For the season, Houston became just the third team in the last 20 years to lead the league in takeaways, with a franchise-record 34, after finishing last the previous season (11 in 2013). The Texans also set a franchise record for points off turnovers and had 11 players record interceptions. They led the NFL with 35 points scored against opposing offenses and set a team record with five defensive touchdowns.

Watt had one of the best seasons ever for a defensive player in 2014 and became the most decorated player in franchise history, earning All-Pro, Pro Bowl and numerous player of the year honors, including the distinction of being the first-ever unanimous selection as NFL Defensive Player of the Year. Watt recorded five total touchdowns (three on offense), six takeaways, 20.5 sacks, a safety, and league bests of 51 quarterback hits and 29 tackles for loss.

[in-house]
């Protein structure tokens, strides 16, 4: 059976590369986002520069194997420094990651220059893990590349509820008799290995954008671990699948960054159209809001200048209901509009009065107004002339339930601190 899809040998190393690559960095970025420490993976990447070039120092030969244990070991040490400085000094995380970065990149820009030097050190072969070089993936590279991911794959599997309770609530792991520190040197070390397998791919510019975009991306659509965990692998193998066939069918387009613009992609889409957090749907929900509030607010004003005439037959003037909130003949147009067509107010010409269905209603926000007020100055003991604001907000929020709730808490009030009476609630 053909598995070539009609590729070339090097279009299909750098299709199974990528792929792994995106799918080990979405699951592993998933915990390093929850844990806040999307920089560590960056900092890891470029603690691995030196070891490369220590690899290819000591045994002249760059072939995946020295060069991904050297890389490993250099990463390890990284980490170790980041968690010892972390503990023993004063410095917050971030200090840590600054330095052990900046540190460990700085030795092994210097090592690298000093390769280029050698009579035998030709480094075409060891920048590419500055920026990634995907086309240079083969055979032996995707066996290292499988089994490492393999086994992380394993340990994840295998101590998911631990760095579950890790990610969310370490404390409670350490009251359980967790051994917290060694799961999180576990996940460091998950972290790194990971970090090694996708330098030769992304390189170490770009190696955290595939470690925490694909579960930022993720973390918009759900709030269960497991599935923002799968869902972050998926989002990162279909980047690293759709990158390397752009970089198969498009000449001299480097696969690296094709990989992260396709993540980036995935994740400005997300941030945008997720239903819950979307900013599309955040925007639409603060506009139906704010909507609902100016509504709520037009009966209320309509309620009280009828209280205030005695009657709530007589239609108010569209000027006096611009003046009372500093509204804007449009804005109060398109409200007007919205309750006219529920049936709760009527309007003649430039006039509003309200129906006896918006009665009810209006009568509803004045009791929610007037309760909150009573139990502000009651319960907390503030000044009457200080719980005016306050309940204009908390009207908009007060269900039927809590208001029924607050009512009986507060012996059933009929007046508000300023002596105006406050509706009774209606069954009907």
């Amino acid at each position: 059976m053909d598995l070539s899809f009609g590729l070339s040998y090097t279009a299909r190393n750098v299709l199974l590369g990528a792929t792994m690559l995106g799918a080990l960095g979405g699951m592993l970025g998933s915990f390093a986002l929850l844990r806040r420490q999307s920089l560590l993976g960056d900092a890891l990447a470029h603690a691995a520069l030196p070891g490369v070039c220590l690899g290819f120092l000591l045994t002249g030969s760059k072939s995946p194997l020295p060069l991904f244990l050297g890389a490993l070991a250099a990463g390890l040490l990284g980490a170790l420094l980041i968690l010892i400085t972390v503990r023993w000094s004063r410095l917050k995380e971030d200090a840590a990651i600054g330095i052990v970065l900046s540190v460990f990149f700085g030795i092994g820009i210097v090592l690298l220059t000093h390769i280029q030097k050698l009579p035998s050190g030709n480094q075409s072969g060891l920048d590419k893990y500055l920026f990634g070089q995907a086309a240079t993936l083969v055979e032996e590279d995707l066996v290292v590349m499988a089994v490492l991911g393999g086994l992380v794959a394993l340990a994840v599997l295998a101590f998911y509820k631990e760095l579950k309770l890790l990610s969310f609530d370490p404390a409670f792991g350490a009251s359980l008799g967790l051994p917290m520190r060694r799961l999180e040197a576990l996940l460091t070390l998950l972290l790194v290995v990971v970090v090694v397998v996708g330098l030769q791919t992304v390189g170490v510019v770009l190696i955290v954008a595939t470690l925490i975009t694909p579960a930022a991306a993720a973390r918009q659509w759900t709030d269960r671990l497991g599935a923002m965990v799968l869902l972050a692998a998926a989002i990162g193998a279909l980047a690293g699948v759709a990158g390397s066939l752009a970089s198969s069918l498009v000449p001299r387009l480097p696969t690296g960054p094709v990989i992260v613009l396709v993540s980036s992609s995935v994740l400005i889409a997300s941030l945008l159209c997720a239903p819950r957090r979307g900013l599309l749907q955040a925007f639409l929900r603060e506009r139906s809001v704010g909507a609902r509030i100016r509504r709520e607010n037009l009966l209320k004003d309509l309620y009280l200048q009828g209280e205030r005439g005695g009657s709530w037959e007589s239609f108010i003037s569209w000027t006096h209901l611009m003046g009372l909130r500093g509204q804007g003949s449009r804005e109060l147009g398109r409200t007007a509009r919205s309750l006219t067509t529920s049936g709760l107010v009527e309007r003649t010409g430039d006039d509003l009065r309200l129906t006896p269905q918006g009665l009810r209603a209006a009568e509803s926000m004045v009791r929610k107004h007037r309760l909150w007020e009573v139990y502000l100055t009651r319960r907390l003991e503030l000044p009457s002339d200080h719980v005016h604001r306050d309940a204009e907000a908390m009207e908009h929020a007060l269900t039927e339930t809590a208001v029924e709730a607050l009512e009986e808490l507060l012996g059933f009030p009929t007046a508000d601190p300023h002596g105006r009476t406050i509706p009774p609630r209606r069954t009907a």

Crennel came to Houston following a three-year stint with the Kansas City Chiefs (2010-12) where he served as defensive coordinator (2010-11), interim head coach (2011) and head coach (2012). In that time, his defense ranked 12th overall in the NFL (340.0 net yards per game) and sixth in pass defense (214.0 net yards per game). Under Crennel’s guidance in 2012, the Chiefs sent six players to the Pro Bowl, with four of them on the defensive side of the ball. The Chiefs’ six Pro Bowlers were the most the team had sent to the annual all-star game since the 2005 season and the four defensive players were the most making the trip since the 1995 season.

Prior to Kansas City, Crennel spent four seasons as head coach of the Cleveland Browns (2005-08) in his second turn with the organization. In 2007, he led Cleveland to a 10-6 record, the club’s best mark since finishing 11-5 in 1994. The Browns won a franchise-record seven consecutive home games in 2007 as six players were selected to the Pro Bowl.